“Stop that! I’m not going to tell you again.”

I am sure many of you have heard your parents say those words more than once. Why? Because you always repeated what they told you not to do, right? 

Now that we are adults ourselves, some of us who are consciously aware of the state of the Black economy in this nation are saying the same thing to our people. “Stop that!” Stop spending so much and start producing more. Stop creating wealth for every other group and virtually none for ourselves. Stop capitulating to the whimsical and dangerous malaise of “instant gratification.” Stop!

The information that made me scream at our people when I read it was a well-written article, by Jeneba Ghatt, and featured in the online magazine, Politics 365. The title itself, “Black Spending Power to Hit $1Trillion by 2015, But Black Wealth is Dropping,” conjures up an immediate sense of, “Say what?” and “What the…?” The inference I drew from the title comprised a conundrum, an enigma, a paradox, an oxymoron, an irony, an inconsistency, a contradiction, and just plain out of order.

My penchant for yelling, “Stop it!” has come from two decades of writing essentially what Sister Ghatt delineated in her article.  And let me commend Claud Anderson, Tony Brown, and others who have been yelling a lot longer than I have about the foolishness of Black folks bragging about, or buying into others who brag about, so-called Black spending (purchasing, consumption, or buying) power.” It may be power, but only for those with whom we spend our trillion dollars; it’s definitely a weakness for us.

Can you see the untenable and downright ridiculous economic position Black people are in vis-à-vis having a $1 trillion annual income versus not having built a commensurate level of wealth with such a great deal of money? What sense does it make to even discuss Black spending power if we are not willing to leverage that $1trillion into wealth for ourselves and our children? It’s similar to how we brag about how “powerful” our votes are, but we get very little in return for them.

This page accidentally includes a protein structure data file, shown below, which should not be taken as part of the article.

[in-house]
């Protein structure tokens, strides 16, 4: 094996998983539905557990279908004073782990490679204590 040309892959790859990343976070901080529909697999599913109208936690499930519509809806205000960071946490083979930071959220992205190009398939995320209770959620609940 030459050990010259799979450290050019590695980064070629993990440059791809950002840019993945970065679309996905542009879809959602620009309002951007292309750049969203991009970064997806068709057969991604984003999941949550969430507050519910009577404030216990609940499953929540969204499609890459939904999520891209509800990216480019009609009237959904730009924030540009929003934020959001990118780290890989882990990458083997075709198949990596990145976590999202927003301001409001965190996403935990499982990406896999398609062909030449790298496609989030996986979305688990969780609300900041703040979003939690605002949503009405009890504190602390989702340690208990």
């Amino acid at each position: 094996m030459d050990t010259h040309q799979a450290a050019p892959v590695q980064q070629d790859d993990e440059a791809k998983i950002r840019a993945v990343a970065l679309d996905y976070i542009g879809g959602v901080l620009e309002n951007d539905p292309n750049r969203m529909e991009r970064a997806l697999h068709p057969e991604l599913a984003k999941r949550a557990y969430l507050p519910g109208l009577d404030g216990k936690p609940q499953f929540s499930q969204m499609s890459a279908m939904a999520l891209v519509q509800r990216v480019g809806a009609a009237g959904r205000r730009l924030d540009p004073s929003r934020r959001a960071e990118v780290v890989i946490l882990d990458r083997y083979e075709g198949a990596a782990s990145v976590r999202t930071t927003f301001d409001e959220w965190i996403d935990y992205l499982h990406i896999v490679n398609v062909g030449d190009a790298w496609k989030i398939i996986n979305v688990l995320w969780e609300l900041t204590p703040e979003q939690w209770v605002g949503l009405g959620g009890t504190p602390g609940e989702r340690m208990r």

Jeneba Ghatt wrote: “Although Blacks make up 13 percent of the US population, they own merely 5 percent of all US firms and only 1.8 percent of companies that employ more than one person…More than half of Black-owned businesses had less than $10,000 in business receipts in 2002, compared with one-third of White-owned firms and 28.8 percent of Asian-owned firms.”

Two questions: Where have you heard or read that before? And, what does that say about our willingness to support Black businesses with Black dollars?

“Stop it! I’m not going to tell you again.” That is, until the next time I tell you the same thing, and the times after that, just as any good parent does out of love for their children. But in addition to my continuing to rave about our economic condition, and offer ways to ameliorate our situation, I will continue to encourage folks like Ghatt to enlighten us. It’s the same message with a different messenger, but all in the line of Booker T., Garvey, Bethune, DuBois, Elijah Muhammad, Luke Edwards, Robert Wallace, and Brooke Stephens.
In his own inimitable style (If you know him you will understand), Claud Anderson, author of Powernomics and president of the Harvest Institute in Washington, D.C., responded to the article by saying, “Bragging about how much Blacks consume is like a crack addict bragging about how much money he spends to consume crack. It’s the producers and sellers of crack that have the power, not the consuming addict. All the crack addict has is a bad habit that consumes brain tissue and wealth. Like the crack addict, we as a race, simply consume what others produce. We enrich those from whom we purchase…we have enriched every racial, religious, and ethnic group on this earth except ourselves.”

I am sure Claud’s parents told him a hard head makes a soft behind, and he is constantly telling us the same thing, calling for us to wake up and have our dollars start making some sense by putting them to work for us rather than for everybody else.

Ghatt ended her piece by also offering some wise words: “[The Nielsen Report] should be…a call to arms to better educate ourselves on saving and growing money so that it lasts longer than one pay period.”

I continue to say, “Stop the madness, folks.” It’s way past time that we grow up, despite what was done to us in the early years of this country; it’s time we take charge of our own economic empowerment by holding on to more of that $1 trillion a lot longer than we do at present.

This reminds me of a song I heard growing up: “The eagle flies on Friday, and Saturday I go out to play; Sunday I go to church and kneel down on my knees and pray.” Yes, they call it “Stormy Monday.” I wonder why.

by James Clingman
by James Clingman

Jim Clingman, founder of the Greater Cincinnati African American Chamber of Commerce, is the nation’s most prolific writer on economic empowerment for Black people. He is an adjunct professor at the University of Cincinnati and can be reached through his Web site, blackonomics.com.

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